“My class is run by the scholars—the students,” said Kara Alden, McKay School alumna, class of 2015. “I constantly ask myself, ‘Can I have a scholar teach or say this?’ I spend maybe 10 to 15 percent of my time in direct instruction and the remainder as a facilitator for the scholars teaching scholars.”
Alden believes in creating an independent learning environment for her fourth-grade students in which they can feel a sense of ownership for their education. She also tries to prepare them for future challenges. Her students present strategies, tutor each other, and create math rules and conjectures. Alden acknowledged that it has taken a lot of hard work, but at the end of the school year they have become independent, well-spoken, and confident.
Alden has taught first and fourth grades at Success Academy Crown Heights in Brooklyn, New York. Success Academy is a charter school that draws many of its students from low-income families. Faculty and staff are dedicated to helping their students overcome the achievement gap that has historically kept many such students from attending college. Alden feels that she has become part of that purpose and loves working in a school where she feels she makes a huge difference.
“My degree in elementary education with an art education minor gave me a look at what high-level education looks like. Through my program I volunteered, observed, student-taught, and interned with at least 10 different schools and saw many master educators. I grew a vision for what I needed to master to become a powerful teacher. In my opinion, one of the most important aspects of excellence is never-ending study, reflection, and change,” Alden reported.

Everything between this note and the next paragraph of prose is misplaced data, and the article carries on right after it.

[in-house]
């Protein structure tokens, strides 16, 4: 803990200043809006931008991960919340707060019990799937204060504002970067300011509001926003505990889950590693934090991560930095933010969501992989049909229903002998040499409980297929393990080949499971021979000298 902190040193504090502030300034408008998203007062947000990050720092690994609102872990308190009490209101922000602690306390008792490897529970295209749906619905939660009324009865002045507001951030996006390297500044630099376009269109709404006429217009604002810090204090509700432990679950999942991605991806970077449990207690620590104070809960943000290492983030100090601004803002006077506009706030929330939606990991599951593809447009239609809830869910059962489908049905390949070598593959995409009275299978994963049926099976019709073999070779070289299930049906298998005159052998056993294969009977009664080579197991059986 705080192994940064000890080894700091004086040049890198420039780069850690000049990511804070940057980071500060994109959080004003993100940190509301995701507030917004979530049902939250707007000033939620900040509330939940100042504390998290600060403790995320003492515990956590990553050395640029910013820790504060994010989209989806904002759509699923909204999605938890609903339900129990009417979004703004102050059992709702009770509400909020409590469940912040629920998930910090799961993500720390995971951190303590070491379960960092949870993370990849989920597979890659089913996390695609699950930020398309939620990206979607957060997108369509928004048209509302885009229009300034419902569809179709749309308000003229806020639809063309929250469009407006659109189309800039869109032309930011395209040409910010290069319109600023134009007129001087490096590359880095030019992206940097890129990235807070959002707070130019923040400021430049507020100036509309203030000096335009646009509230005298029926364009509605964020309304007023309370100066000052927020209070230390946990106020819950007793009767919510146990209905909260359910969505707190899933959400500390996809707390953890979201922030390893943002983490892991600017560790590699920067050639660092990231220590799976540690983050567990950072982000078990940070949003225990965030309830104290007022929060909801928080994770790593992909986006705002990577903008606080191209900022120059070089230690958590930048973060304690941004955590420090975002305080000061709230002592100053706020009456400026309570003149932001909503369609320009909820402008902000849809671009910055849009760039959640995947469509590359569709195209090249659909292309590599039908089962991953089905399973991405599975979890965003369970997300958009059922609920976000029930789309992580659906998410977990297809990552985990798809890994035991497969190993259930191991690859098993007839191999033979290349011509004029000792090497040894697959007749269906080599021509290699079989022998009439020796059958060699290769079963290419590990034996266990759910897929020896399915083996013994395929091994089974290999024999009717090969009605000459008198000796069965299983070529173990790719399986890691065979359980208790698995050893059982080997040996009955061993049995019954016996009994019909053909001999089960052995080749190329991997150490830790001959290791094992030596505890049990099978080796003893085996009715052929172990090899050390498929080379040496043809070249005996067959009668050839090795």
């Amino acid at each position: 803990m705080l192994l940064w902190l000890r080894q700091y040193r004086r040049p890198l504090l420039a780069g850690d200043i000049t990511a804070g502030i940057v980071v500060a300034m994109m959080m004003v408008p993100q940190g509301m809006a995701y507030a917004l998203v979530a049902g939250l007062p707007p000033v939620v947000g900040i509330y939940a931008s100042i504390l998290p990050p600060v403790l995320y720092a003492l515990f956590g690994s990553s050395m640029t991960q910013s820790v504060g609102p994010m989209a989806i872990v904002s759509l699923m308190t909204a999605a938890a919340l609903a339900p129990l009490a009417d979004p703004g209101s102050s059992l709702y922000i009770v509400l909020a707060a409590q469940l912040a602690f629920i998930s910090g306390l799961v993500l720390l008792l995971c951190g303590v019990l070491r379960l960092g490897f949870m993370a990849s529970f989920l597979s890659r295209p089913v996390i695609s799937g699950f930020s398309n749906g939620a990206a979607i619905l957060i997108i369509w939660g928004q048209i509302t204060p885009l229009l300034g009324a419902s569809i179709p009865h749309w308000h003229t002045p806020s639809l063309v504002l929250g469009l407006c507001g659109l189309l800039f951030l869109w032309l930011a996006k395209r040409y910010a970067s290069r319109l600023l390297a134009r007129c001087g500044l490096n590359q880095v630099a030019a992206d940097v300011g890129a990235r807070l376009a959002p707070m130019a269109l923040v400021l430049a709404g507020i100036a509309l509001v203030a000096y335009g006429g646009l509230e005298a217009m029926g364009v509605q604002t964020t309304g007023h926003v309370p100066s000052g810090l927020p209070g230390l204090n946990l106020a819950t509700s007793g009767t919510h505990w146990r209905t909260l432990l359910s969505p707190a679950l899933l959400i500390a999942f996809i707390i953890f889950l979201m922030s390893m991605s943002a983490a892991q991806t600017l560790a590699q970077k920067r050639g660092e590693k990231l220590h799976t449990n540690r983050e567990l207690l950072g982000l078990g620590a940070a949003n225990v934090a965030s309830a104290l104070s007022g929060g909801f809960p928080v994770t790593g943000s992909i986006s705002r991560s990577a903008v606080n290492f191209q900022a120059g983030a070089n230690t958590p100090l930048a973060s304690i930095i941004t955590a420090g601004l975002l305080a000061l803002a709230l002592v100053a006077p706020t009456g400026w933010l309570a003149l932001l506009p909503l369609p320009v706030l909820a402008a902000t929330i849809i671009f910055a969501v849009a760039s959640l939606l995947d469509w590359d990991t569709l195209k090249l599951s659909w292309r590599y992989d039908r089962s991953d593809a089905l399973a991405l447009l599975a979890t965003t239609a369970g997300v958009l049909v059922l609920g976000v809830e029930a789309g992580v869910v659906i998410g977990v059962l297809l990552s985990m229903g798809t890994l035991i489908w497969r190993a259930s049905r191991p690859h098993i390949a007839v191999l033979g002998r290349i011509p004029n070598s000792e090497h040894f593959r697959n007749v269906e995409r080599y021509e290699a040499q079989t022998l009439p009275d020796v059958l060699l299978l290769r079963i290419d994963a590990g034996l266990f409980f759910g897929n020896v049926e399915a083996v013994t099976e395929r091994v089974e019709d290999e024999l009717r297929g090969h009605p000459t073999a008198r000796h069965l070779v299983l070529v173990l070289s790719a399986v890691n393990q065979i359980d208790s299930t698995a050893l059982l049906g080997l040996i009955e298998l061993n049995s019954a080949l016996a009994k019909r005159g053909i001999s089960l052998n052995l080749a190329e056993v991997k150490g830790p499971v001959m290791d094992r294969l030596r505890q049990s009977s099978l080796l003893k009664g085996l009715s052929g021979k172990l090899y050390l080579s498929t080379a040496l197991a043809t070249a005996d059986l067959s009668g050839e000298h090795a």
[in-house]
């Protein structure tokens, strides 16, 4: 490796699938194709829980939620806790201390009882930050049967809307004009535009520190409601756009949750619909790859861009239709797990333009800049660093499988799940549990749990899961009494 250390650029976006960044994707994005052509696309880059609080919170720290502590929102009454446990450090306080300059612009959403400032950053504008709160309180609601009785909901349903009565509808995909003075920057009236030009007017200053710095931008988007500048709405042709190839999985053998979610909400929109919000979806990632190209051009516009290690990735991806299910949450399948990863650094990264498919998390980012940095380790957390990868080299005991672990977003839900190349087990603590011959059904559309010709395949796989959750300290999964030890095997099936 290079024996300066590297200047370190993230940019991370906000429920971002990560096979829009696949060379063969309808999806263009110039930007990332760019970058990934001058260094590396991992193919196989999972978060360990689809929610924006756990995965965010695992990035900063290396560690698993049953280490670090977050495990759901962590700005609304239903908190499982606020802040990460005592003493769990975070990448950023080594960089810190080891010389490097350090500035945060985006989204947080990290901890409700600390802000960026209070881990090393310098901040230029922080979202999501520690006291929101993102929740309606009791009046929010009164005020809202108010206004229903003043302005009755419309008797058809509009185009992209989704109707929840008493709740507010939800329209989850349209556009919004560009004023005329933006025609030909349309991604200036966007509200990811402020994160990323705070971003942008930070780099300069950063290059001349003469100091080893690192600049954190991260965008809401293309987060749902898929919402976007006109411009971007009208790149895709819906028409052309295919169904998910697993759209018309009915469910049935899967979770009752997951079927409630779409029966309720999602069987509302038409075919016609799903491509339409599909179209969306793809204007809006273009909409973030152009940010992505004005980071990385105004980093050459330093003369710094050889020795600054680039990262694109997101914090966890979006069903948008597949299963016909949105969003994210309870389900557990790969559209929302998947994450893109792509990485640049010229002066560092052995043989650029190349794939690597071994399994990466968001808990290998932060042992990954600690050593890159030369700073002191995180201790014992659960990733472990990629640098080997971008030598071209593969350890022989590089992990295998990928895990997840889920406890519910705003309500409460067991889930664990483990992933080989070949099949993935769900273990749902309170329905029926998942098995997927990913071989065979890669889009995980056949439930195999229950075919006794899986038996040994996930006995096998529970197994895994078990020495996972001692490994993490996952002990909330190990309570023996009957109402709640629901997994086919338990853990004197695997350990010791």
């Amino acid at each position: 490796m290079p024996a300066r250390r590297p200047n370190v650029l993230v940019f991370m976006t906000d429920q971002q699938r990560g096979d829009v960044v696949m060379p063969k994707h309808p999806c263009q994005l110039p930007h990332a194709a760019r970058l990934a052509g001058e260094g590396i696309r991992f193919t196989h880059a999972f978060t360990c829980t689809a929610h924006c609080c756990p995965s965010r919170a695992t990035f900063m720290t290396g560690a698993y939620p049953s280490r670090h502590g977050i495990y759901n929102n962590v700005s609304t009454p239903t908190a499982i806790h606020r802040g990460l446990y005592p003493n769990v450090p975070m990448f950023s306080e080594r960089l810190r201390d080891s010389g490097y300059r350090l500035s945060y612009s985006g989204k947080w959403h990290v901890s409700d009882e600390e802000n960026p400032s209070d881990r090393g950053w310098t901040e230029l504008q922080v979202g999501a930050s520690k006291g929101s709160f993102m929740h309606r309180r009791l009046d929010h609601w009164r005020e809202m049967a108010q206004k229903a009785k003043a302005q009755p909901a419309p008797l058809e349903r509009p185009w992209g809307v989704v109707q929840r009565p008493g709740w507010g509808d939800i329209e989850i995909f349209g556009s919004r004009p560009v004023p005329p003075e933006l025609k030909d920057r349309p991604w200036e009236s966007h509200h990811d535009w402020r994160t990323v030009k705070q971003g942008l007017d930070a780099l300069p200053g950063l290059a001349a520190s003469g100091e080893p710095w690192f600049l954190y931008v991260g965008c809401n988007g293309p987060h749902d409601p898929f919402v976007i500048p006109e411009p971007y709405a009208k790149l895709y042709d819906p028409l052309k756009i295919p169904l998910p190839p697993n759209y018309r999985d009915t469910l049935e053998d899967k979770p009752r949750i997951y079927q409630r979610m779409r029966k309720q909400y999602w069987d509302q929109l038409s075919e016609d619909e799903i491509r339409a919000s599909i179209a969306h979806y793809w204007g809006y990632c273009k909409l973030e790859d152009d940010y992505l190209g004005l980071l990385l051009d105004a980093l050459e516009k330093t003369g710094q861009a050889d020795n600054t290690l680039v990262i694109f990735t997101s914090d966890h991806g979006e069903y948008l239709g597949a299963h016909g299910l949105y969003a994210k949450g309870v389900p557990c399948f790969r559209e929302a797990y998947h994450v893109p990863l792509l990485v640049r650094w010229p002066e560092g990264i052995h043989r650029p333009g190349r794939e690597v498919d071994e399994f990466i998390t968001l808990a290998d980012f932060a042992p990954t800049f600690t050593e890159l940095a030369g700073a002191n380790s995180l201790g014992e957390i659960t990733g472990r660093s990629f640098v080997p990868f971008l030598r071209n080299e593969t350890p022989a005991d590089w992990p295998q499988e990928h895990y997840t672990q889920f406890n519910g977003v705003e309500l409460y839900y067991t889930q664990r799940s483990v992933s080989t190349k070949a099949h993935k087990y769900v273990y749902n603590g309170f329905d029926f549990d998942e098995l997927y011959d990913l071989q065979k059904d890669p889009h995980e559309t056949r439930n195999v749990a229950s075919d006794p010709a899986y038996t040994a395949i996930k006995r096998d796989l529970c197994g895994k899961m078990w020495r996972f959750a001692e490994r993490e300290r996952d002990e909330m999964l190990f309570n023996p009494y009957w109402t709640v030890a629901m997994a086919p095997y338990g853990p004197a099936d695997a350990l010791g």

From her experiences in the McKay School and her internship in Washington, DC, she also learned the importance of flexibility and creativity. “I think one of the keys to happiness is change. You will be able to learn more and be a more interesting person if you allow new ideas into your life, your views to be challenged, and your mind to be changed!”
Placing a greater focus on the complexity of the individual and finding ways to diversify and teach to individual needs is something that Alden appreciates. “I love that there is a greater focus on the arts in the classroom. My kids get to dance and make art and music every week,” she said.
Alden loves children; she jokes that her best friends are all 10 years old. And she loves learning. “You can’t be a teacher without first being a learner,” she said.
For the 2016–17 school year, Alden received the Excellence in Education: Teacher Growth Award at Success Academy. She was recognized for keeping her curriculum effective and challenging as she moved from teaching first to fourth grade.
“I was truly honored by this award,” said Alden. “I do feel like I have made significant growth as a teacher. Teaching can be such a thankless profession; sometimes we don’t get acknowledged and recognized by the other adults we work with. It felt deeply fulfilling to be recognized at the adult level for all the hard work I have poured into my scholars’ education.”
Despite the long hours and relentless work, Alden concluded that her current class is full of truly amazing and talented kids. In her own words, “I have the best job in the world.”